Neil: Exactly, that's what I'm trying to say, but you've put it much more eloquently and in a much more succinct fashion. Yes, absolutely.
Adam: Also, looking now at U.S.-Saudi relations, given the dramatic events we've been seeing, and are still seeing, in Afghanistan in past week or so, including the US withdrawal from the country, how do you see Saudi-U.S. relations in light of the US withdrawal from Afghanistan?
Neil: I don't think it's going to impact the relationship directly at the moment in a way that we can see, but certainly it will compound concerns and fears in Yemen where Mohammed bin Salman has been shored up for the past year, that the U.S. as a partner, as a reliable security guarantor partner, I guess it probably calls that into question in his mind, and it's done so for time, and there've been concerns about is the U.S. withdrawing? What does that mean? What does that look like? I think the nature of the withdrawal will probably be a major cause for concern. Should that happen in the Gulf region, there'll be concerns about what that actually means in terms of Yemen. Will the Saudis just suddenly be left to manage the mess in Yemen without substantive U.S. support, whether that's military, diplomatic, or whatever terms that comes in.
Neil: I think that will be the major concern from the Saudi side of things. I'm not sure that we'll see any manifestation of that in the relationship in the immediate term, although I think the Saudis will be looking for reassurances from the U.S. that Biden's hard-nosed realism isn't going to necessarily move across into the Gulf. I imagine that the Saudis sitting on their oil wealth will feel somewhat comforted that they do probably constitute, if it's not a vital interest to U.S. policy, and I'm sure some would argue it is, but it's a very important interest, whereas in the overall picture, whether one likes it or not, Afghanistan does not constitute a vital interest as Biden has been clear.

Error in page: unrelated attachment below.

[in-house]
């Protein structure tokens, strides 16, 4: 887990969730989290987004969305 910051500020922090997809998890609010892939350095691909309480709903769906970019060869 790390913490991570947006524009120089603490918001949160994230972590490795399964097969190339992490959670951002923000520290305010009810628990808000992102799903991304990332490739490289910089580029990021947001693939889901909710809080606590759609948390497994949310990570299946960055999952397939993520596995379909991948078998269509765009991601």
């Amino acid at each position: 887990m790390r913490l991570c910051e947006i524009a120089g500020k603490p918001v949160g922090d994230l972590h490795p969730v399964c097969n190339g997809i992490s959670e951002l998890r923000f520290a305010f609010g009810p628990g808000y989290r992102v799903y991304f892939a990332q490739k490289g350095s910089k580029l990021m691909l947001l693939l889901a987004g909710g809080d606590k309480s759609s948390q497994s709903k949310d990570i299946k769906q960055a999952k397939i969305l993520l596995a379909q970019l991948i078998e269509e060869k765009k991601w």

Adam: Understood. Are there any final comments you'd like to make to our listeners in terms of how Saudi is perceiving the whole situation in Afghanistan, how the Taliban might try to diversify its contacts, or any other points in this context?
Neil: I just don't think that the Saudis have a off the shelf answer or response to what's going on. Unsurprisingly, a lot of countries don't have that. I imagine that what's taking place amongst the senior leadership and the various key ministers, is a rallying of decision-makers trying to come to some kind of evaluation point. Consider to what extent do they resurrect some of those relationships, or reinvigorate some of those relationships, in Afghanistan, but at the same time, keeping a careful eye on what Qatar's doing. Obviously, it will mean that relationship with Qatar will probably become increasingly important for the Saudis, because they may in fact want to use Doha for some time in terms of mediation. Al Ula will probably bear some fruit for the Saudis going forward.
Adam: Okay. Thank you Neil so much for your time for this fascinating interview, and we always enjoy receiving your insights and sharing them with our listeners. Have a great afternoon. Thank you.
Neil: Thank you very much, indeed. Thank you.